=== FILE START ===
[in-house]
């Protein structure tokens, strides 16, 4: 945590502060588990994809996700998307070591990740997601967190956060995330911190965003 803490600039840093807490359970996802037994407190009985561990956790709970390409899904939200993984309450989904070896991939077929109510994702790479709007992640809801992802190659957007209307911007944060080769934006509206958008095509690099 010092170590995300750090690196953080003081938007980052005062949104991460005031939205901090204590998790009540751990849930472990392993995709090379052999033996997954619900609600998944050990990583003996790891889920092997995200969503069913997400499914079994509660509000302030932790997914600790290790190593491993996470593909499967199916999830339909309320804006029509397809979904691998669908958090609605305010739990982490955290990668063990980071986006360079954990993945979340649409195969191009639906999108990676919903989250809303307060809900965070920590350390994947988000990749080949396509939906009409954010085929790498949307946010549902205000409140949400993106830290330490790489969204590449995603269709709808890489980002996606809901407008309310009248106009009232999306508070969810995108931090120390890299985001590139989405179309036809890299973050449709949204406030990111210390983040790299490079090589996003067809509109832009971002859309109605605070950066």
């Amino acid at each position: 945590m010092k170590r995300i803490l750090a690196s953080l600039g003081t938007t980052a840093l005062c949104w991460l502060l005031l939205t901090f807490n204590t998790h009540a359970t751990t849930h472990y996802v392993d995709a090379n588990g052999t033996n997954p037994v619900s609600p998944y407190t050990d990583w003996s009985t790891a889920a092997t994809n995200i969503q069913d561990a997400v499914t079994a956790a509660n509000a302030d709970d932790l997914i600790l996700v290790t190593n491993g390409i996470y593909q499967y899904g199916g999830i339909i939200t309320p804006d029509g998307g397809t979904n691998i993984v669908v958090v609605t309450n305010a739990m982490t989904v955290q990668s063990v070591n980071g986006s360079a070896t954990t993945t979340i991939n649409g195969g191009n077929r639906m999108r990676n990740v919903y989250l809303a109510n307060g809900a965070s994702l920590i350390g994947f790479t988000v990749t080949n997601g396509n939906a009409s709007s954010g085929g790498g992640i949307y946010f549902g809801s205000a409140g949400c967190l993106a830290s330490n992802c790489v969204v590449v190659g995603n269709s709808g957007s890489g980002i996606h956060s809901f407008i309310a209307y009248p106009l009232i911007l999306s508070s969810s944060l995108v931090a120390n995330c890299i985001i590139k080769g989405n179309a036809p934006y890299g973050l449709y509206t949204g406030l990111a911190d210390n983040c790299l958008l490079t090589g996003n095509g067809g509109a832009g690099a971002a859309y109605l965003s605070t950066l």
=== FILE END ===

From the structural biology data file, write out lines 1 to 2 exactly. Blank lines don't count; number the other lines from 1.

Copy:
[in-house]
């Protein structure tokens, strides 16, 4: 945590502060588990994809996700998307070591990740997601967190956060995330911190965003 803490600039840093807490359970996802037994407190009985561990956790709970390409899904939200993984309450989904070896991939077929109510994702790479709007992640809801992802190659957007209307911007944060080769934006509206958008095509690099 010092170590995300750090690196953080003081938007980052005062949104991460005031939205901090204590998790009540751990849930472990392993995709090379052999033996997954619900609600998944050990990583003996790891889920092997995200969503069913997400499914079994509660509000302030932790997914600790290790190593491993996470593909499967199916999830339909309320804006029509397809979904691998669908958090609605305010739990982490955290990668063990980071986006360079954990993945979340649409195969191009639906999108990676919903989250809303307060809900965070920590350390994947988000990749080949396509939906009409954010085929790498949307946010549902205000409140949400993106830290330490790489969204590449995603269709709808890489980002996606809901407008309310009248106009009232999306508070969810995108931090120390890299985001590139989405179309036809890299973050449709949204406030990111210390983040790299490079090589996003067809509109832009971002859309109605605070950066």